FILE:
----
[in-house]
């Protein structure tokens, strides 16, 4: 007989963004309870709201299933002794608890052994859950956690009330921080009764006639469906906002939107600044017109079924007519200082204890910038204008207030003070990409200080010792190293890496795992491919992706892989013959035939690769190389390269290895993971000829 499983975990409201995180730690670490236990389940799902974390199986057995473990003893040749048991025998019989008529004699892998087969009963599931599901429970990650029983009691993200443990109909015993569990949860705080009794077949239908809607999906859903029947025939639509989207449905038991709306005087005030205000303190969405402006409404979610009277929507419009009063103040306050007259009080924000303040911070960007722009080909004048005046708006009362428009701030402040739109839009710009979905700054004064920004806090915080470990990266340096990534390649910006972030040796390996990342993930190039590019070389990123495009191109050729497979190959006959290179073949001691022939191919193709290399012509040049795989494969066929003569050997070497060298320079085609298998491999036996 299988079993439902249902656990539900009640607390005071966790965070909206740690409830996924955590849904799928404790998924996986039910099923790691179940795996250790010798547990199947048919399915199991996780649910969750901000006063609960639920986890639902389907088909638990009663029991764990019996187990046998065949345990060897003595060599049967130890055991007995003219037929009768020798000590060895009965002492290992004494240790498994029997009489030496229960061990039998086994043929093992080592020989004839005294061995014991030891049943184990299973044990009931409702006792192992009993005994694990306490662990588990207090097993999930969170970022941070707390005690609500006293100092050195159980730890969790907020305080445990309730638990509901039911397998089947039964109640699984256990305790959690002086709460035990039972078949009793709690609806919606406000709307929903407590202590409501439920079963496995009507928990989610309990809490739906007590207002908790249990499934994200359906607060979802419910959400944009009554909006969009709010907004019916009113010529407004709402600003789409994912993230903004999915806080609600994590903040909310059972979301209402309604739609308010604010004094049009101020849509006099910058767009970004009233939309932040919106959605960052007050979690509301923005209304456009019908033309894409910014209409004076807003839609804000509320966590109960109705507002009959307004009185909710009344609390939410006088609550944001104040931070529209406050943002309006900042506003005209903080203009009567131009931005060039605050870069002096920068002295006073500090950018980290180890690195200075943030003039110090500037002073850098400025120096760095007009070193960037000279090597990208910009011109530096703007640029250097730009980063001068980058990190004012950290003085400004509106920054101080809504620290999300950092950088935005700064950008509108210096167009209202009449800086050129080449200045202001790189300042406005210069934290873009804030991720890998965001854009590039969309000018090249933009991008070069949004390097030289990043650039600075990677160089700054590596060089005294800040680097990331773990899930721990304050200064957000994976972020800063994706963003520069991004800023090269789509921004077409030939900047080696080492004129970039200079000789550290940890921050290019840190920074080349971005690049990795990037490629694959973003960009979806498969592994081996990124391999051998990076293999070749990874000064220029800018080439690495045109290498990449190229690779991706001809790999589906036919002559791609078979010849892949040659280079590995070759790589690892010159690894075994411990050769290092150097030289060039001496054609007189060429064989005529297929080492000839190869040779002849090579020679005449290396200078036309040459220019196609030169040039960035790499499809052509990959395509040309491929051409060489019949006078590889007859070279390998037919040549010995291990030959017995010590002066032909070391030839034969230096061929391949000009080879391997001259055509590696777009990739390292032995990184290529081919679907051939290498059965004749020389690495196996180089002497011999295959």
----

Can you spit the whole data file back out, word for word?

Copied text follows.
[in-house]
């Protein structure tokens, strides 16, 4: 007989963004309870709201299933002794608890052994859950956690009330921080009764006639469906906002939107600044017109079924007519200082204890910038204008207030003070990409200080010792190293890496795992491919992706892989013959035939690769190389390269290895993971000829 499983975990409201995180730690670490236990389940799902974390199986057995473990003893040749048991025998019989008529004699892998087969009963599931599901429970990650029983009691993200443990109909015993569990949860705080009794077949239908809607999906859903029947025939639509989207449905038991709306005087005030205000303190969405402006409404979610009277929507419009009063103040306050007259009080924000303040911070960007722009080909004048005046708006009362428009701030402040739109839009710009979905700054004064920004806090915080470990990266340096990534390649910006972030040796390996990342993930190039590019070389990123495009191109050729497979190959006959290179073949001691022939191919193709290399012509040049795989494969066929003569050997070497060298320079085609298998491999036996 299988079993439902249902656990539900009640607390005071966790965070909206740690409830996924955590849904799928404790998924996986039910099923790691179940795996250790010798547990199947048919399915199991996780649910969750901000006063609960639920986890639902389907088909638990009663029991764990019996187990046998065949345990060897003595060599049967130890055991007995003219037929009768020798000590060895009965002492290992004494240790498994029997009489030496229960061990039998086994043929093992080592020989004839005294061995014991030891049943184990299973044990009931409702006792192992009993005994694990306490662990588990207090097993999930969170970022941070707390005690609500006293100092050195159980730890969790907020305080445990309730638990509901039911397998089947039964109640699984256990305790959690002086709460035990039972078949009793709690609806919606406000709307929903407590202590409501439920079963496995009507928990989610309990809490739906007590207002908790249990499934994200359906607060979802419910959400944009009554909006969009709010907004019916009113010529407004709402600003789409994912993230903004999915806080609600994590903040909310059972979301209402309604739609308010604010004094049009101020849509006099910058767009970004009233939309932040919106959605960052007050979690509301923005209304456009019908033309894409910014209409004076807003839609804000509320966590109960109705507002009959307004009185909710009344609390939410006088609550944001104040931070529209406050943002309006900042506003005209903080203009009567131009931005060039605050870069002096920068002295006073500090950018980290180890690195200075943030003039110090500037002073850098400025120096760095007009070193960037000279090597990208910009011109530096703007640029250097730009980063001068980058990190004012950290003085400004509106920054101080809504620290999300950092950088935005700064950008509108210096167009209202009449800086050129080449200045202001790189300042406005210069934290873009804030991720890998965001854009590039969309000018090249933009991008070069949004390097030289990043650039600075990677160089700054590596060089005294800040680097990331773990899930721990304050200064957000994976972020800063994706963003520069991004800023090269789509921004077409030939900047080696080492004129970039200079000789550290940890921050290019840190920074080349971005690049990795990037490629694959973003960009979806498969592994081996990124391999051998990076293999070749990874000064220029800018080439690495045109290498990449190229690779991706001809790999589906036919002559791609078979010849892949040659280079590995070759790589690892010159690894075994411990050769290092150097030289060039001496054609007189060429064989005529297929080492000839190869040779002849090579020679005449290396200078036309040459220019196609030169040039960035790499499809052509990959395509040309491929051409060489019949006078590889007859070279390998037919040549010995291990030959017995010590002066032909070391030839034969230096061929391949000009080879391997001259055509590696777009990739390292032995990184290529081919679907051939290498059965004749020389690495196996180089002497011999295959």